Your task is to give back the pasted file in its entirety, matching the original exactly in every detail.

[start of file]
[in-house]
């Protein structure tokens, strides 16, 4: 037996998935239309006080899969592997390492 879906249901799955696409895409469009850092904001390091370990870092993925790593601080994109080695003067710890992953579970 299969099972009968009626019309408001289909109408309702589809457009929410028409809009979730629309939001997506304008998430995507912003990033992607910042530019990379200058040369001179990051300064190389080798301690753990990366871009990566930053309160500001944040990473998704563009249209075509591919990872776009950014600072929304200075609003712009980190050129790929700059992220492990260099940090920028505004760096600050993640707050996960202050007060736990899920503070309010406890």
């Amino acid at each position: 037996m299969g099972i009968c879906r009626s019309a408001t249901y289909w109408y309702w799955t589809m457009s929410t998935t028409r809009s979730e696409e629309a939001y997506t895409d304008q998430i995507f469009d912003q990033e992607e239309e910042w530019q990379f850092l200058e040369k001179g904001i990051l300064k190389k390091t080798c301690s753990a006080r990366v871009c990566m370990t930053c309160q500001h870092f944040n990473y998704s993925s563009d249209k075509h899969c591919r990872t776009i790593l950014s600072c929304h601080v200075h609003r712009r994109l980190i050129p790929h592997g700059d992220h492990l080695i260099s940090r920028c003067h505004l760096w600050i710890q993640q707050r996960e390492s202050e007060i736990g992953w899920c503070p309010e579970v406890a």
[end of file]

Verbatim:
[in-house]
């Protein structure tokens, strides 16, 4: 037996998935239309006080899969592997390492 879906249901799955696409895409469009850092904001390091370990870092993925790593601080994109080695003067710890992953579970 299969099972009968009626019309408001289909109408309702589809457009929410028409809009979730629309939001997506304008998430995507912003990033992607910042530019990379200058040369001179990051300064190389080798301690753990990366871009990566930053309160500001944040990473998704563009249209075509591919990872776009950014600072929304200075609003712009980190050129790929700059992220492990260099940090920028505004760096600050993640707050996960202050007060736990899920503070309010406890």
């Amino acid at each position: 037996m299969g099972i009968c879906r009626s019309a408001t249901y289909w109408y309702w799955t589809m457009s929410t998935t028409r809009s979730e696409e629309a939001y997506t895409d304008q998430i995507f469009d912003q990033e992607e239309e910042w530019q990379f850092l200058e040369k001179g904001i990051l300064k190389k390091t080798c301690s753990a006080r990366v871009c990566m370990t930053c309160q500001h870092f944040n990473y998704s993925s563009d249209k075509h899969c591919r990872t776009i790593l950014s600072c929304h601080v200075h609003r712009r994109l980190i050129p790929h592997g700059d992220h492990l080695i260099s940090r920028c003067h505004l760096w600050i710890q993640q707050r996960e390492s202050e007060i736990g992953w899920c503070p309010e579970v406890a």